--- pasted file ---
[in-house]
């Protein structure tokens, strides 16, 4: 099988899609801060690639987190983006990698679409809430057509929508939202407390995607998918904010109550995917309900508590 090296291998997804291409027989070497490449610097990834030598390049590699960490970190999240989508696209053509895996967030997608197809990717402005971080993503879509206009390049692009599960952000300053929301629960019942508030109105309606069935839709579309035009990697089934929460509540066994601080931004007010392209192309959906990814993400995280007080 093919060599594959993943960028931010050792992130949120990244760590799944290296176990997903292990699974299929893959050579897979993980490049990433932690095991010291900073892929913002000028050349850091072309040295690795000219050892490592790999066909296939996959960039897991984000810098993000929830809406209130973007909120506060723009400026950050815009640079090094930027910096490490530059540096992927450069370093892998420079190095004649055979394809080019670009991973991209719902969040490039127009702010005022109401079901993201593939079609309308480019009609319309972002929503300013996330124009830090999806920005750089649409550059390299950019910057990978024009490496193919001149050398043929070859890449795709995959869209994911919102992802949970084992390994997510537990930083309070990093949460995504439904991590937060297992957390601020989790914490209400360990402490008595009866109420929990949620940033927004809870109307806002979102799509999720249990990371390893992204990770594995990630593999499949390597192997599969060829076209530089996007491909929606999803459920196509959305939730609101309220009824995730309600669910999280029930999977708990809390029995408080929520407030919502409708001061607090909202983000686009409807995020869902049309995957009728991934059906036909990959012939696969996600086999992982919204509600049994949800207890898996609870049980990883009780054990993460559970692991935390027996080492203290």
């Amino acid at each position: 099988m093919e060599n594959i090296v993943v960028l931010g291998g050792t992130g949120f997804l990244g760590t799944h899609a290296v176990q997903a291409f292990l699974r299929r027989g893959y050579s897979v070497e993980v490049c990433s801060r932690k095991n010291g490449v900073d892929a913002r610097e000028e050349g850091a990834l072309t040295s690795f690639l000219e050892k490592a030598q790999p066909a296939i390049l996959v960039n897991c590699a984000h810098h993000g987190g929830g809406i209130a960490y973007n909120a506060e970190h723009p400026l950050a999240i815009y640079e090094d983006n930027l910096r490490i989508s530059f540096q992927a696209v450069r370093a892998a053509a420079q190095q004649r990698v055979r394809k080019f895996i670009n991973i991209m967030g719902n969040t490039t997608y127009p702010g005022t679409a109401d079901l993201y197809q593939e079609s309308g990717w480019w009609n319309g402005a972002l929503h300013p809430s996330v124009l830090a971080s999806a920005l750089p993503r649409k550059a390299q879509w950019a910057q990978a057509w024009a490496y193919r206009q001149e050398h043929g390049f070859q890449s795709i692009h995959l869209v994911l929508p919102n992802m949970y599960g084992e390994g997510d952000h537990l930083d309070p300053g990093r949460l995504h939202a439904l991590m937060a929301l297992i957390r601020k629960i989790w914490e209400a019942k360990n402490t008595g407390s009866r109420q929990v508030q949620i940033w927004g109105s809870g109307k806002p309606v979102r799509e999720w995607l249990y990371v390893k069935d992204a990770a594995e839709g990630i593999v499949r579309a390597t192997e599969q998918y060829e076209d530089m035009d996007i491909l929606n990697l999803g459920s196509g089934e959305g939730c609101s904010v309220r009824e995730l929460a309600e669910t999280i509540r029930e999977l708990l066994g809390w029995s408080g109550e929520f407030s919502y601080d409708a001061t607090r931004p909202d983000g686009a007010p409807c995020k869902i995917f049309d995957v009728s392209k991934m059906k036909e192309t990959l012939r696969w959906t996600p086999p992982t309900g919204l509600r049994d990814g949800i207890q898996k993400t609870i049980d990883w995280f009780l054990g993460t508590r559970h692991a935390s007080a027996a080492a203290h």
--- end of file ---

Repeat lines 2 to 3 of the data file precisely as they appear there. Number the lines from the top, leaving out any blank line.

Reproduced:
């Protein structure tokens, strides 16, 4: 099988899609801060690639987190983006990698679409809430057509929508939202407390995607998918904010109550995917309900508590 090296291998997804291409027989070497490449610097990834030598390049590699960490970190999240989508696209053509895996967030997608197809990717402005971080993503879509206009390049692009599960952000300053929301629960019942508030109105309606069935839709579309035009990697089934929460509540066994601080931004007010392209192309959906990814993400995280007080 093919060599594959993943960028931010050792992130949120990244760590799944290296176990997903292990699974299929893959050579897979993980490049990433932690095991010291900073892929913002000028050349850091072309040295690795000219050892490592790999066909296939996959960039897991984000810098993000929830809406209130973007909120506060723009400026950050815009640079090094930027910096490490530059540096992927450069370093892998420079190095004649055979394809080019670009991973991209719902969040490039127009702010005022109401079901993201593939079609309308480019009609319309972002929503300013996330124009830090999806920005750089649409550059390299950019910057990978024009490496193919001149050398043929070859890449795709995959869209994911919102992802949970084992390994997510537990930083309070990093949460995504439904991590937060297992957390601020989790914490209400360990402490008595009866109420929990949620940033927004809870109307806002979102799509999720249990990371390893992204990770594995990630593999499949390597192997599969060829076209530089996007491909929606999803459920196509959305939730609101309220009824995730309600669910999280029930999977708990809390029995408080929520407030919502409708001061607090909202983000686009409807995020869902049309995957009728991934059906036909990959012939696969996600086999992982919204509600049994949800207890898996609870049980990883009780054990993460559970692991935390027996080492203290």
């Amino acid at each position: 099988m093919e060599n594959i090296v993943v960028l931010g291998g050792t992130g949120f997804l990244g760590t799944h899609a290296v176990q997903a291409f292990l699974r299929r027989g893959y050579s897979v070497e993980v490049c990433s801060r932690k095991n010291g490449v900073d892929a913002r610097e000028e050349g850091a990834l072309t040295s690795f690639l000219e050892k490592a030598q790999p066909a296939i390049l996959v960039n897991c590699a984000h810098h993000g987190g929830g809406i209130a960490y973007n909120a506060e970190h723009p400026l950050a999240i815009y640079e090094d983006n930027l910096r490490i989508s530059f540096q992927a696209v450069r370093a892998a053509a420079q190095q004649r990698v055979r394809k080019f895996i670009n991973i991209m967030g719902n969040t490039t997608y127009p702010g005022t679409a109401d079901l993201y197809q593939e079609s309308g990717w480019w009609n319309g402005a972002l929503h300013p809430s996330v124009l830090a971080s999806a920005l750089p993503r649409k550059a390299q879509w950019a910057q990978a057509w024009a490496y193919r206009q001149e050398h043929g390049f070859q890449s795709i692009h995959l869209v994911l929508p919102n992802m949970y599960g084992e390994g997510d952000h537990l930083d309070p300053g990093r949460l995504h939202a439904l991590m937060a929301l297992i957390r601020k629960i989790w914490e209400a019942k360990n402490t008595g407390s009866r109420q929990v508030q949620i940033w927004g109105s809870g109307k806002p309606v979102r799509e999720w995607l249990y990371v390893k069935d992204a990770a594995e839709g990630i593999v499949r579309a390597t192997e599969q998918y060829e076209d530089m035009d996007i491909l929606n990697l999803g459920s196509g089934e959305g939730c609101s904010v309220r009824e995730l929460a309600e669910t999280i509540r029930e999977l708990l066994g809390w029995s408080g109550e929520f407030s919502y601080d409708a001061t607090r931004p909202d983000g686009a007010p409807c995020k869902i995917f049309d995957v009728s392209k991934m059906k036909e192309t990959l012939r696969w959906t996600p086999p992982t309900g919204l509600r049994d990814g949800i207890q898996k993400t609870i049980d990883w995280f009780l054990g993460t508590r559970h692991a935390s007080a027996a080492a203290h």